CMC Ė A new report released by the Center for Economic and Policy Research (CEPR) is warning Jamaica that its fragile economic recovery will be dangerously hampered by demands by the International Monetary Fund (IMF) and other donors.
It said pro-cyclical macroeconomic policies, implemented under the auspices of the IMF, damaged Jamaica's recent and current economic prospects.
Financial observers noted that Jamaica is currently paying more debt interest than any other country, including those in Europe that have been reeling under the near collapse of the Euro. In total, the island owes around US$18 billion.
Prior to the global financial downturn, Jamaica's growth was already stagnating at just 1.1 per cent per year.
CEPR said while growth has picked back up somewhat over the course of 2011. However, the high levels of poverty and unemployment will dampen any positive impact.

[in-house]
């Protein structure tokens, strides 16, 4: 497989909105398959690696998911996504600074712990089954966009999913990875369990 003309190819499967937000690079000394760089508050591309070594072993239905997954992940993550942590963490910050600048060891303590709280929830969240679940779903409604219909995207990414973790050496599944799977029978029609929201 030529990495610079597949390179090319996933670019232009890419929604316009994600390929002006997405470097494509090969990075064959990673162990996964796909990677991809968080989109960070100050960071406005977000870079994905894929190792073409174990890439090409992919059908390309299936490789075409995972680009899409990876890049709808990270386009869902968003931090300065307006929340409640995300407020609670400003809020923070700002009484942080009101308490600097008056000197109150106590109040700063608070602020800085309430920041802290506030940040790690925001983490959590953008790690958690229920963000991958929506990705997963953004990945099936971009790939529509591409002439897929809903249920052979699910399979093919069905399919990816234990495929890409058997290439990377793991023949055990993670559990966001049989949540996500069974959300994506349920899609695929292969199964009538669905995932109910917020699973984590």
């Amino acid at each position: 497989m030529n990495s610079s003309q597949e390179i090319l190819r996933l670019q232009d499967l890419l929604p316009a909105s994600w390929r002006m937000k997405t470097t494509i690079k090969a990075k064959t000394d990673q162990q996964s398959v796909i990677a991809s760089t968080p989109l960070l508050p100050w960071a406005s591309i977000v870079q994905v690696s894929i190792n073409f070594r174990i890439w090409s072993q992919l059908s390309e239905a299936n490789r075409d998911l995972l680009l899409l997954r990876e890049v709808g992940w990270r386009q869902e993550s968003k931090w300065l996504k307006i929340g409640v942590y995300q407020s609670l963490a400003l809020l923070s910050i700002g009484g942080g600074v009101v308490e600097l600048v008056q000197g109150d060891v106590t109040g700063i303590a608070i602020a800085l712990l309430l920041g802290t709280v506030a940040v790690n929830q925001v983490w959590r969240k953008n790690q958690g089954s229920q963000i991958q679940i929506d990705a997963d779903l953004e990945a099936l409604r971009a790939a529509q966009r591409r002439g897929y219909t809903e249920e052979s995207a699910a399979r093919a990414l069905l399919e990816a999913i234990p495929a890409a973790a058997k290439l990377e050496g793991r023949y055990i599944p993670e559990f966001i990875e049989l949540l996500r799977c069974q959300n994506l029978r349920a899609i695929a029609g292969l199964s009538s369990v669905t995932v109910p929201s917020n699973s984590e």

CEPR, the Washington based economic think-tank warns that IMF-enforced policies could keep the Jamaican economy in a "debt trap" for years.
CEPR co-director, Mark Weisbrot said that the multilaterals have favoured debt servicing over several common anti-recessionary measures, including public investment and stimulus funding.
Analysts say these policies systematically weakened Jamaican industry and safety nets, bringing down gross domestic product and making it increasingly difficult for the country to pay its external debts.
Jamaica is due to make another repayment of US$350 million in July and analysts say even if the government makes it beyond the July deadline, the new IMF deal may still take until September to finalise.